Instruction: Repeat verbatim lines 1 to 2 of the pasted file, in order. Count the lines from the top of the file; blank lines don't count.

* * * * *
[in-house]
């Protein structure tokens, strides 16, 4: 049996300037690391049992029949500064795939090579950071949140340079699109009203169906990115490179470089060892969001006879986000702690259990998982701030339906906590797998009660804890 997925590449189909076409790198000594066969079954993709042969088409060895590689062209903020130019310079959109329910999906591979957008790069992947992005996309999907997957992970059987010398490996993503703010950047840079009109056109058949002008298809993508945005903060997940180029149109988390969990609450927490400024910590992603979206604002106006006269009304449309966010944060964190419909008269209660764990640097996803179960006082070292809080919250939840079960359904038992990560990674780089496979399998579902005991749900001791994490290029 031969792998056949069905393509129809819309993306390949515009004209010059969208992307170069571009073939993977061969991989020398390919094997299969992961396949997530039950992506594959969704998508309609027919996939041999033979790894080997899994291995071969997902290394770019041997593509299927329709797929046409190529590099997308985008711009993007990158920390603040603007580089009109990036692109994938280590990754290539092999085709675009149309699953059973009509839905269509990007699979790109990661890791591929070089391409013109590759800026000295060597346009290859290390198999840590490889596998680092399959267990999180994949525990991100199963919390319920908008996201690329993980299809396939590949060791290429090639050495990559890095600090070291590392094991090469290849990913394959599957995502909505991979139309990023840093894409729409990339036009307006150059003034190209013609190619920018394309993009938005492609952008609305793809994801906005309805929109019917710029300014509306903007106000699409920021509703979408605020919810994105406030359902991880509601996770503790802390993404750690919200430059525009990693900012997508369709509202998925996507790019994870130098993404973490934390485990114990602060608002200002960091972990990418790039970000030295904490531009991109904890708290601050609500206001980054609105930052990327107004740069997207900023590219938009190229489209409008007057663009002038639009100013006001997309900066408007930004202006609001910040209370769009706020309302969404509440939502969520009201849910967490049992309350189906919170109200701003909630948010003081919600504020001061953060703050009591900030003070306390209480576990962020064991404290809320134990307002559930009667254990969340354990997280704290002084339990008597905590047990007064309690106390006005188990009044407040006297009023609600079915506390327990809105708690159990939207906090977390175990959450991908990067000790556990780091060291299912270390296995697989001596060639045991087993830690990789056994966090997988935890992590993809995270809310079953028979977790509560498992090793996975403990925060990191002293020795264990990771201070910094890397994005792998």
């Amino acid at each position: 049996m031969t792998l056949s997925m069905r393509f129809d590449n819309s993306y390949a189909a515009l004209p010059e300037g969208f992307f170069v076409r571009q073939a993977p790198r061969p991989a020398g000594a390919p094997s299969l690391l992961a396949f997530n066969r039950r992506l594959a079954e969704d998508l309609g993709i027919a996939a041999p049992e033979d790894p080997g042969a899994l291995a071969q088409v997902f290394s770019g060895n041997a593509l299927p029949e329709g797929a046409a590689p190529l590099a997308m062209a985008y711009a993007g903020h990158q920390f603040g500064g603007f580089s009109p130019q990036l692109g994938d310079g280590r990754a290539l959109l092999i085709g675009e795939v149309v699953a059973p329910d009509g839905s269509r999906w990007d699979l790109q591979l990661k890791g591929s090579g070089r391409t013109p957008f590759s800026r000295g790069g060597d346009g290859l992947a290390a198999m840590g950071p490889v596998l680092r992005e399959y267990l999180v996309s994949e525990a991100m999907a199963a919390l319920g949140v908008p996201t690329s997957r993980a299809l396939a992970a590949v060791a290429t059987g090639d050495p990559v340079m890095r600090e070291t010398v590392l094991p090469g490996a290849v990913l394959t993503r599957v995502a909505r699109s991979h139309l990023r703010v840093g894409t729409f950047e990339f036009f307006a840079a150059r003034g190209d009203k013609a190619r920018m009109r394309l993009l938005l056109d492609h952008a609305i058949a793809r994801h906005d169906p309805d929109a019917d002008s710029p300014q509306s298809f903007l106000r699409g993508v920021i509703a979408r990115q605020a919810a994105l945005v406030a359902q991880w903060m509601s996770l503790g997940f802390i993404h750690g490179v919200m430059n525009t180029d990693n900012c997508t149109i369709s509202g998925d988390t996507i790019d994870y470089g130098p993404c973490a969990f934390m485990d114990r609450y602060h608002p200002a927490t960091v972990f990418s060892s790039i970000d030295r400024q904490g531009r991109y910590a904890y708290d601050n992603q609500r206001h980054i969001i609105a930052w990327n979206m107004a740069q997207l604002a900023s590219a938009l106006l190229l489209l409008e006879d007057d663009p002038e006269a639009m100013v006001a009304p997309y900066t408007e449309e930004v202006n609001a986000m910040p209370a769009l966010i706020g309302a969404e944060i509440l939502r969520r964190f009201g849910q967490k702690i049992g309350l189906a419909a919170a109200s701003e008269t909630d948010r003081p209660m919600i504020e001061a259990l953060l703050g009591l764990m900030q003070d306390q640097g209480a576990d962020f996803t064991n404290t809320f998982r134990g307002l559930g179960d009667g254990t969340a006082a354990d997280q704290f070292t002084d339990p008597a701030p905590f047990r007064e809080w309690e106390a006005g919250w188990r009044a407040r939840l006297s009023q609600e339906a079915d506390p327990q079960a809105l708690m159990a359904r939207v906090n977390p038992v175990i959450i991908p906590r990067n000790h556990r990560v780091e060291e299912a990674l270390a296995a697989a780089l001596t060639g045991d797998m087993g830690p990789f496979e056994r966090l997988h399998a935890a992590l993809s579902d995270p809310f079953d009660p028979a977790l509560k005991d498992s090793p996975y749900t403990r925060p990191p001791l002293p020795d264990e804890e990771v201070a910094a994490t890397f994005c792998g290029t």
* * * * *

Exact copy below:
[in-house]
């Protein structure tokens, strides 16, 4: 049996300037690391049992029949500064795939090579950071949140340079699109009203169906990115490179470089060892969001006879986000702690259990998982701030339906906590797998009660804890 997925590449189909076409790198000594066969079954993709042969088409060895590689062209903020130019310079959109329910999906591979957008790069992947992005996309999907997957992970059987010398490996993503703010950047840079009109056109058949002008298809993508945005903060997940180029149109988390969990609450927490400024910590992603979206604002106006006269009304449309966010944060964190419909008269209660764990640097996803179960006082070292809080919250939840079960359904038992990560990674780089496979399998579902005991749900001791994490290029 031969792998056949069905393509129809819309993306390949515009004209010059969208992307170069571009073939993977061969991989020398390919094997299969992961396949997530039950992506594959969704998508309609027919996939041999033979790894080997899994291995071969997902290394770019041997593509299927329709797929046409190529590099997308985008711009993007990158920390603040603007580089009109990036692109994938280590990754290539092999085709675009149309699953059973009509839905269509990007699979790109990661890791591929070089391409013109590759800026000295060597346009290859290390198999840590490889596998680092399959267990999180994949525990991100199963919390319920908008996201690329993980299809396939590949060791290429090639050495990559890095600090070291590392094991090469290849990913394959599957995502909505991979139309990023840093894409729409990339036009307006150059003034190209013609190619920018394309993009938005492609952008609305793809994801906005309805929109019917710029300014509306903007106000699409920021509703979408605020919810994105406030359902991880509601996770503790802390993404750690919200430059525009990693900012997508369709509202998925996507790019994870130098993404973490934390485990114990602060608002200002960091972990990418790039970000030295904490531009991109904890708290601050609500206001980054609105930052990327107004740069997207900023590219938009190229489209409008007057663009002038639009100013006001997309900066408007930004202006609001910040209370769009706020309302969404509440939502969520009201849910967490049992309350189906919170109200701003909630948010003081919600504020001061953060703050009591900030003070306390209480576990962020064991404290809320134990307002559930009667254990969340354990997280704290002084339990008597905590047990007064309690106390006005188990009044407040006297009023609600079915506390327990809105708690159990939207906090977390175990959450991908990067000790556990780091060291299912270390296995697989001596060639045991087993830690990789056994966090997988935890992590993809995270809310079953028979977790509560498992090793996975403990925060990191002293020795264990990771201070910094890397994005792998």